Mount Sinai Researchers Receive $4 Million in Grant Awards for Exceptional Junior Scientists
Will fund radiation oncology and CAR T cell cancer therapy research
Two Mount Sinai cancer researchers will be awarded $4 million in total costs from the National Institutes of Health (NIH) Common Fund, which supports exceptionally high-impact programs and research by junior scientists around the country.
Deborah Marshall, MD, MAS, Assistant Professor of Radiation Oncology at The Tisch Cancer Institute and The Blavatnik Family Women’s Health Research Institute at the Icahn School of Medicine at Mount Sinai, and Jalal Ahmed Khan, MD, PhD, Assistant Professor of Radiation Oncology at the Precision Immunology Institute and The Tisch Cancer Institute, each received an Early Independence Award worth $2 million given out over five years. The NIH Early Independence Award, established in 2011, provides an opportunity for exceptional junior scientists to skip traditional postdoctoral training and move immediately into independent research positions.
Dr. Marshall’s study seeks to define novel predictors of female sexual dysfunction and to identify quantitative imaging and microbiome-based biomarker indices associated with damage to specific sexual organs from radiation oncology treatments. Results of the study will rapidly provide transformative data and inform innovative, personalized interventions to preserve female sexual function or mitigate the effects of radiation in this understudied population.
Dr. Ahmed Khan’s study seeks to advance the cancer therapy known as chimeric antigen receptor (CAR) T cell therapy for solid tumors by manipulating CAR T cell interactions with the immune tumor microenvironment. CAR T cell therapy involves the transfer of hundreds of millions of tumor-specific T cells into a patient, some of which travel to the tumor site where they interact with target as well as nontarget cells that make up the tumor microenvironment. The lab will use tumor models to understand the parameters driving the activity and fate of CAR T cells, and design novel CAR T cell therapies that capitalize on the immunobiology of solid tumors to form durable anti-tumor responses.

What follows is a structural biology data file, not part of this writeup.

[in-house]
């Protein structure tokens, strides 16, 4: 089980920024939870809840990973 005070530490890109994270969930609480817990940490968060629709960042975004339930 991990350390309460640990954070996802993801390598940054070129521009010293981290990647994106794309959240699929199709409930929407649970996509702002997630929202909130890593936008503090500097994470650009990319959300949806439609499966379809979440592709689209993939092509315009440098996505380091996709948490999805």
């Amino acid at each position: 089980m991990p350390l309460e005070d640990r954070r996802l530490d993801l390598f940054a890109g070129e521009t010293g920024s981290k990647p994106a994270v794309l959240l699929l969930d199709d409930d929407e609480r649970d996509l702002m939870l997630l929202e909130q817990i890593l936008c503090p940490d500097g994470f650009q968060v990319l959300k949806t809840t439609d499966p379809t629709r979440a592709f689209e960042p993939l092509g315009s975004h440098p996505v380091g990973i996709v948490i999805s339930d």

“The science put forward by this cohort is exceptionally novel and creative and is sure to push at the boundaries of what is known,” NIH Director Francis S. Collins, MD, PhD, said of the grants given out in October to outstanding scientists at all career stages through NIH’s High-Risk, High-Reward Research Program. “These visionary investigators come from a wide breadth of career stages and show that groundbreaking science can happen at any career level given the right opportunity.”
In addition to providing advanced radiotherapy to a diverse population of cancer patients, Dr. Marshall directs a laboratory aiming to advance the understanding of the impacts of radiotherapy on sexual function in women and female-bodied cancer patients across the lifespan. The lab applies radiobiologic, imaging, and multi-omic methods in human research to prevent and mitigate the effects of radiotherapy on sexual function and improve quality of life after cancer treatment.